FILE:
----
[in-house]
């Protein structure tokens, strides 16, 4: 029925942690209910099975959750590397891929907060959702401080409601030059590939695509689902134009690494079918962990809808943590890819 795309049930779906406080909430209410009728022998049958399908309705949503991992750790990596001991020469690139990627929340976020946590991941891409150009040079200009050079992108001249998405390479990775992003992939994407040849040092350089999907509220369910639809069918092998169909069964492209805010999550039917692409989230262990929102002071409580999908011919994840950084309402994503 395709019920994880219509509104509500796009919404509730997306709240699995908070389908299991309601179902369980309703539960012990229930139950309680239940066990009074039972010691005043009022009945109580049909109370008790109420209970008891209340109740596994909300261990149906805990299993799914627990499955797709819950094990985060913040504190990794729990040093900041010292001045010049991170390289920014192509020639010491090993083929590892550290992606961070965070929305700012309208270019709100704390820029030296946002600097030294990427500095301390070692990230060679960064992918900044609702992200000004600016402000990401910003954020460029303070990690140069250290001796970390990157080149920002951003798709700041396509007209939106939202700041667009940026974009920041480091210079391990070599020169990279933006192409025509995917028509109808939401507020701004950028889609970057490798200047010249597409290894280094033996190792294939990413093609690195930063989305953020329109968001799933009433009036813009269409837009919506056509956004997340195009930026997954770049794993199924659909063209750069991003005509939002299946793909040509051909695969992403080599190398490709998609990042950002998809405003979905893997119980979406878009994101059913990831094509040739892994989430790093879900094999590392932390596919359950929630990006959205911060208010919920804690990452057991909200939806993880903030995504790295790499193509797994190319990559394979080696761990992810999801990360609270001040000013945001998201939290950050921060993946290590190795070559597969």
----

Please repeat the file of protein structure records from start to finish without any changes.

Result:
[in-house]
């Protein structure tokens, strides 16, 4: 029925942690209910099975959750590397891929907060959702401080409601030059590939695509689902134009690494079918962990809808943590890819 795309049930779906406080909430209410009728022998049958399908309705949503991992750790990596001991020469690139990627929340976020946590991941891409150009040079200009050079992108001249998405390479990775992003992939994407040849040092350089999907509220369910639809069918092998169909069964492209805010999550039917692409989230262990929102002071409580999908011919994840950084309402994503 395709019920994880219509509104509500796009919404509730997306709240699995908070389908299991309601179902369980309703539960012990229930139950309680239940066990009074039972010691005043009022009945109580049909109370008790109420209970008891209340109740596994909300261990149906805990299993799914627990499955797709819950094990985060913040504190990794729990040093900041010292001045010049991170390289920014192509020639010491090993083929590892550290992606961070965070929305700012309208270019709100704390820029030296946002600097030294990427500095301390070692990230060679960064992918900044609702992200000004600016402000990401910003954020460029303070990690140069250290001796970390990157080149920002951003798709700041396509007209939106939202700041667009940026974009920041480091210079391990070599020169990279933006192409025509995917028509109808939401507020701004950028889609970057490798200047010249597409290894280094033996190792294939990413093609690195930063989305953020329109968001799933009433009036813009269409837009919506056509956004997340195009930026997954770049794993199924659909063209750069991003005509939002299946793909040509051909695969992403080599190398490709998609990042950002998809405003979905893997119980979406878009994101059913990831094509040739892994989430790093879900094999590392932390596919359950929630990006959205911060208010919920804690990452057991909200939806993880903030995504790295790499193509797994190319990559394979080696761990992810999801990360609270001040000013945001998201939290950050921060993946290590190795070559597969």